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Platypus – a Phenomenal Encounter with a Unique Animal

Rarely seen up close in broad daylight!

Platypus Portrait by Maryse Jansen
Platypus Portrait

To see a platypus ‘You’ve gotta get lucky!’

My steps take me in the direction of the platypus viewing platform. I know my chances of seeing a platypus are not high, it’s way too late in the day, it’s too hot and sunny and on top of that it’s too noisy as well! But … I’m here now, I might as well have a look.

Platypus are usually seen at dusk or dawn, possibly during the day when it’s overcast or raining and not too hot. Platypus are generally very shy creatures as well, and the slightest noise or movement will cause them to stay out of sight. As you can read here in my earlier post about this amazing creature, this really has been my experience.

I look out over the water. I see a couple of turtles, Water Dragons and lots of dragonflies and butterflies. It is quite a lively scene and worth coming out for, even when I don’t see a platypus. (Read more about a good ‘wildlife spotting mindset’ here!)

A lady comes in with her dog, she’s a local and has seen the platypus here before. It’s not in sight now. “You’ve gotta get lucky”, she says. After a few minutes she leaves again.

Against all odds

Then a family comes in and we chat a bit. Suddenly I notice some of those characteristic circular ripples on the water’s surface. They come from just behind the bend, where we can’t really see the animal. I’m holding my breath, but I reckon there is too much noise with all the chatter from these people.

I can’t believe my eyes when the animal suddenly appears in view. That is just amazing! Wow! It seems to be completely oblivious with regards to all the ‘platypus viewing rules’! Undisturbed by our presence, the heat and the bright sunlight, it is happily on the hunt.

Diving and feeding

On average a dive takes about 30 – 60 seconds, after which the platypus will surface for about 20 seconds or less. The platypus can stay under for longer periods of time as well. It can swim underwater for up to two and a half minutes. When in danger it may find a hiding place under water, stay really still and drop its heart rate. This allows it to stay under for up to 11 minutes before it needs to come up for a breath again. After every dive my eyes are eagerly scanning the water to see where it comes up again.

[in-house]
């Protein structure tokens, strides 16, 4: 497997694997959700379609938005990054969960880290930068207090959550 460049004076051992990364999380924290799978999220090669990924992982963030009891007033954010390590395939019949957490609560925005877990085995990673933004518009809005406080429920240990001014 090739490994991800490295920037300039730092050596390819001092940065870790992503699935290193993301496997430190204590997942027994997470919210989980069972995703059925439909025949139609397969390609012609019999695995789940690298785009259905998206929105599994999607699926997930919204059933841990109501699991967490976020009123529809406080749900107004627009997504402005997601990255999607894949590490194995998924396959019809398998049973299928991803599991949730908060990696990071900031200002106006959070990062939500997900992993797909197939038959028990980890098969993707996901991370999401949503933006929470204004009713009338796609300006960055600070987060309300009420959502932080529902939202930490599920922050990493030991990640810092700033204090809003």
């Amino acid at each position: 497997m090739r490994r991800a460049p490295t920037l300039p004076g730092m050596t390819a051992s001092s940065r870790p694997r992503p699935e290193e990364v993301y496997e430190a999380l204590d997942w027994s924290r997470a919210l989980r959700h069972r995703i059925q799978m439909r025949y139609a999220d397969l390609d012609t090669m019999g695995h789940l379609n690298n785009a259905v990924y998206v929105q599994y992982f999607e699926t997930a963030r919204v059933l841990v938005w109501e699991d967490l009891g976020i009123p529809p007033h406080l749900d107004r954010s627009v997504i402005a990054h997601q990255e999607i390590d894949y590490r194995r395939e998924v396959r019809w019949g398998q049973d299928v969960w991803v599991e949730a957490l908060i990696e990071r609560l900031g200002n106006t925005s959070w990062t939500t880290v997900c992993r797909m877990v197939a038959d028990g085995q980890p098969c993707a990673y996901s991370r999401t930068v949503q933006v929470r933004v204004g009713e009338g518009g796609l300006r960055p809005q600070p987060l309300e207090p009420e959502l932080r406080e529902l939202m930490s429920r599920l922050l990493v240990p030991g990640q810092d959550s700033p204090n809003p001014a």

Platypus Swirl by Maryse Jansen
Platypus Swirl

During a dive, the platypus hunts for aquatic invertebrates. It’s favourite snack are insect larvae. It can also take creatures such as shrimps, water bugs, tadpoles and swimming beetles. When under water it closes its eyes, ears and nostrils and relies entirely on its bill to find prey. The bill is very sensitive to pressure and has electro-receptors. ‘In this murky water its eyes wouldn’t be of much use anyway’, I’m thinking. Prey is stored in the cheek pouches and chewed when the platypus comes up to the surface.

On a feeding trip a platypus may travel a fair distance. One kilometre is common, but they may go as far as 7 kilometres! As it disappears around the next bend, I don’t know if I will still be here when it comes back. But I decide to stay put for a while and enjoy the other wildlife there. Luckily I did as it does indeed return about half an hour later!

Getting close-up

It gets better and better when the animal decides to come even closer to where I’m standing and I can get a really good look at it! Check it out in the featured image! In the bright daylight this is the ideal opportunity to film and photograph this amazing and unique animal and marvel at its appearance.

After a while the animal disappears around the bend again, from where I first noticed the ripples on the water’s surface. I suppose its burrow is somewhere there. When done feeding, a platypus will retract into its burrow and snuggle up for a long sleep.

The burrow is dug in the bank of the river, lake or stream. The entrance is about 10-15cm wide. Usually it is above the water’s surface but it may also be just below. Inside the burrow chamber it is always dry though, so that the platypus can breathe while resting and sleeping.

Platypus by Maryse Jansen

Breeding Habits

The platypus is a solitary animal and it is highly territorial. It is possible to see several animals close together though, when feeding grounds are rich. In breeding season the males search their territory to find a female to mate with. After a brief courtship and the act of mating, they become solitary again. The female lays one or two eggs in her burrow. She curls up around the eggs, using her tail and belly to keep them warm during the incubation period which takes 10-11 days.

When the little puggles are born, they are only 1.5cm long. The mother nurses them with her milk for the first 4-5 months. When she leaves the burrow to hunt, she closes the entrance with loose soil. The youngsters stay in the burrow until they are about 6 months old. They are then ready to become independent really quickly. A platypus in the wild can live 7-14 years.

Join me at the viewing platform to see the amazing close up footage of the foraging platypus, as well as some of the other creatures it shares its habitat with.

If you are interested in purchasing a print of the featured image ‘Platypus Portrait‘ or would like to see what the image looks like on the various merchandise products, please head to my shop. If you prefer ‘Platypus Swirl‘, click here and for ‘Platypus‘, click here.

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